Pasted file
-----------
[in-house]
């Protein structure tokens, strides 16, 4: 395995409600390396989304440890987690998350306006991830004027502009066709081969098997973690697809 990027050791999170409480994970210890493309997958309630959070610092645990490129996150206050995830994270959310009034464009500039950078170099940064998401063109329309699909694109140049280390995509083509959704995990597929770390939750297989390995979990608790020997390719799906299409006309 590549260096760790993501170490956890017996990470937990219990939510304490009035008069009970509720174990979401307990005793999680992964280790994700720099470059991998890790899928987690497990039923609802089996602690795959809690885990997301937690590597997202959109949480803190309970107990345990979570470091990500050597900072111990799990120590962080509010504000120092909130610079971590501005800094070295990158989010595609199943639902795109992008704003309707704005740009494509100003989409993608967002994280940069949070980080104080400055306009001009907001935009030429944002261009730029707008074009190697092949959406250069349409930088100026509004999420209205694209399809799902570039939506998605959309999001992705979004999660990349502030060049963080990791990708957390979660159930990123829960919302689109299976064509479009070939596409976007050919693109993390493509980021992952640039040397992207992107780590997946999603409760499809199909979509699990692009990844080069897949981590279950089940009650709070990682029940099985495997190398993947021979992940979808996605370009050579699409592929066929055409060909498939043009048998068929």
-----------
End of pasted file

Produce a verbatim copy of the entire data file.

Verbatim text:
[in-house]
């Protein structure tokens, strides 16, 4: 395995409600390396989304440890987690998350306006991830004027502009066709081969098997973690697809 990027050791999170409480994970210890493309997958309630959070610092645990490129996150206050995830994270959310009034464009500039950078170099940064998401063109329309699909694109140049280390995509083509959704995990597929770390939750297989390995979990608790020997390719799906299409006309 590549260096760790993501170490956890017996990470937990219990939510304490009035008069009970509720174990979401307990005793999680992964280790994700720099470059991998890790899928987690497990039923609802089996602690795959809690885990997301937690590597997202959109949480803190309970107990345990979570470091990500050597900072111990799990120590962080509010504000120092909130610079971590501005800094070295990158989010595609199943639902795109992008704003309707704005740009494509100003989409993608967002994280940069949070980080104080400055306009001009907001935009030429944002261009730029707008074009190697092949959406250069349409930088100026509004999420209205694209399809799902570039939506998605959309999001992705979004999660990349502030060049963080990791990708957390979660159930990123829960919302689109299976064509479009070939596409976007050919693109993390493509980021992952640039040397992207992107780590997946999603409760499809199909979509699990692009990844080069897949981590279950089940009650709070990682029940099985495997190398993947021979992940979808996605370009050579699409592929066929055409060909498939043009048998068929």